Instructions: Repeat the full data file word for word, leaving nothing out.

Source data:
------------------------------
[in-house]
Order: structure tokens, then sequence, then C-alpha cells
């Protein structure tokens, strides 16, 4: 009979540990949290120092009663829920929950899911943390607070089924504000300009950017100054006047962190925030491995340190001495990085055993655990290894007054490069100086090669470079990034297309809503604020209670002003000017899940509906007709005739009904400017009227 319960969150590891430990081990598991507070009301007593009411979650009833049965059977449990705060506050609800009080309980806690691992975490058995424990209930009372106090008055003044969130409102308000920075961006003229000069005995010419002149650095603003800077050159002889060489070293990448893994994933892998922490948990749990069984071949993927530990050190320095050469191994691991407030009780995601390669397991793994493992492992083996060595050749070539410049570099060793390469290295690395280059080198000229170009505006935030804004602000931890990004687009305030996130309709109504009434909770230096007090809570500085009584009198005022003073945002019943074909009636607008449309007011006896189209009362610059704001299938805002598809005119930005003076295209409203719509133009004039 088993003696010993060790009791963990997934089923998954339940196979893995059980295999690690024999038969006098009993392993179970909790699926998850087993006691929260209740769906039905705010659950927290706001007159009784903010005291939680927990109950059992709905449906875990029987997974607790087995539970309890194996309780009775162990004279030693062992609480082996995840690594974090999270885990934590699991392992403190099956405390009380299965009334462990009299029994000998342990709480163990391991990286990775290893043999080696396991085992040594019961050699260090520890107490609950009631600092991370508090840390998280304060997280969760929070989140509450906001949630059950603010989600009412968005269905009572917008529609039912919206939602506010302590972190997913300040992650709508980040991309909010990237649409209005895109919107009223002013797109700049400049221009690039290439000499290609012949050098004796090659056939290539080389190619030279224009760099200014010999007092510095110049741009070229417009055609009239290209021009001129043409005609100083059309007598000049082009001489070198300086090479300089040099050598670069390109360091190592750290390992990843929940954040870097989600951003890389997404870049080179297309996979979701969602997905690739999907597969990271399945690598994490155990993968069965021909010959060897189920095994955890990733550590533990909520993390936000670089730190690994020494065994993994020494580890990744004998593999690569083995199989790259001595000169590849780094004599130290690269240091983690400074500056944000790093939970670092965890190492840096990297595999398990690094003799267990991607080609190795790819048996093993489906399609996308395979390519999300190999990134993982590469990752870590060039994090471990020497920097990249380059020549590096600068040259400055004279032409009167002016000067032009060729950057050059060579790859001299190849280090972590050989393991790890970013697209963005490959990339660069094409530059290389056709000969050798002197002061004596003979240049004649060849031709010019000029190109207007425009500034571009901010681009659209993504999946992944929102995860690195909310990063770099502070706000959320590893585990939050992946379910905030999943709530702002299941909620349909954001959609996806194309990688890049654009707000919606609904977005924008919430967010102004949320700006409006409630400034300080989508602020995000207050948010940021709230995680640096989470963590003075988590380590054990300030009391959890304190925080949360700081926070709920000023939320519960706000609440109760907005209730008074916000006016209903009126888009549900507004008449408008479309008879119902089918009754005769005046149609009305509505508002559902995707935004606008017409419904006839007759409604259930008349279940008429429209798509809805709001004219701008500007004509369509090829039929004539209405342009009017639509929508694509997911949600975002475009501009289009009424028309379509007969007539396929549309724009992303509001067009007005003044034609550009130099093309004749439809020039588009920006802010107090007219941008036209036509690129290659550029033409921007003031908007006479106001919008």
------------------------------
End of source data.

[in-house]
Order: structure tokens, then sequence, then C-alpha cells
């Protein structure tokens, strides 16, 4: 009979540990949290120092009663829920929950899911943390607070089924504000300009950017100054006047962190925030491995340190001495990085055993655990290894007054490069100086090669470079990034297309809503604020209670002003000017899940509906007709005739009904400017009227 319960969150590891430990081990598991507070009301007593009411979650009833049965059977449990705060506050609800009080309980806690691992975490058995424990209930009372106090008055003044969130409102308000920075961006003229000069005995010419002149650095603003800077050159002889060489070293990448893994994933892998922490948990749990069984071949993927530990050190320095050469191994691991407030009780995601390669397991793994493992492992083996060595050749070539410049570099060793390469290295690395280059080198000229170009505006935030804004602000931890990004687009305030996130309709109504009434909770230096007090809570500085009584009198005022003073945002019943074909009636607008449309007011006896189209009362610059704001299938805002598809005119930005003076295209409203719509133009004039 088993003696010993060790009791963990997934089923998954339940196979893995059980295999690690024999038969006098009993392993179970909790699926998850087993006691929260209740769906039905705010659950927290706001007159009784903010005291939680927990109950059992709905449906875990029987997974607790087995539970309890194996309780009775162990004279030693062992609480082996995840690594974090999270885990934590699991392992403190099956405390009380299965009334462990009299029994000998342990709480163990391991990286990775290893043999080696396991085992040594019961050699260090520890107490609950009631600092991370508090840390998280304060997280969760929070989140509450906001949630059950603010989600009412968005269905009572917008529609039912919206939602506010302590972190997913300040992650709508980040991309909010990237649409209005895109919107009223002013797109700049400049221009690039290439000499290609012949050098004796090659056939290539080389190619030279224009760099200014010999007092510095110049741009070229417009055609009239290209021009001129043409005609100083059309007598000049082009001489070198300086090479300089040099050598670069390109360091190592750290390992990843929940954040870097989600951003890389997404870049080179297309996979979701969602997905690739999907597969990271399945690598994490155990993968069965021909010959060897189920095994955890990733550590533990909520993390936000670089730190690994020494065994993994020494580890990744004998593999690569083995199989790259001595000169590849780094004599130290690269240091983690400074500056944000790093939970670092965890190492840096990297595999398990690094003799267990991607080609190795790819048996093993489906399609996308395979390519999300190999990134993982590469990752870590060039994090471990020497920097990249380059020549590096600068040259400055004279032409009167002016000067032009060729950057050059060579790859001299190849280090972590050989393991790890970013697209963005490959990339660069094409530059290389056709000969050798002197002061004596003979240049004649060849031709010019000029190109207007425009500034571009901010681009659209993504999946992944929102995860690195909310990063770099502070706000959320590893585990939050992946379910905030999943709530702002299941909620349909954001959609996806194309990688890049654009707000919606609904977005924008919430967010102004949320700006409006409630400034300080989508602020995000207050948010940021709230995680640096989470963590003075988590380590054990300030009391959890304190925080949360700081926070709920000023939320519960706000609440109760907005209730008074916000006016209903009126888009549900507004008449408008479309008879119902089918009754005769005046149609009305509505508002559902995707935004606008017409419904006839007759409604259930008349279940008429429209798509809805709001004219701008500007004509369509090829039929004539209405342009009017639509929508694509997911949600975002475009501009289009009424028309379509007969007539396929549309724009992303509001067009007005003044034609550009130099093309004749439809020039588009920006802010107090007219941008036209036509690129290659550029033409921007003031908007006479106001919008």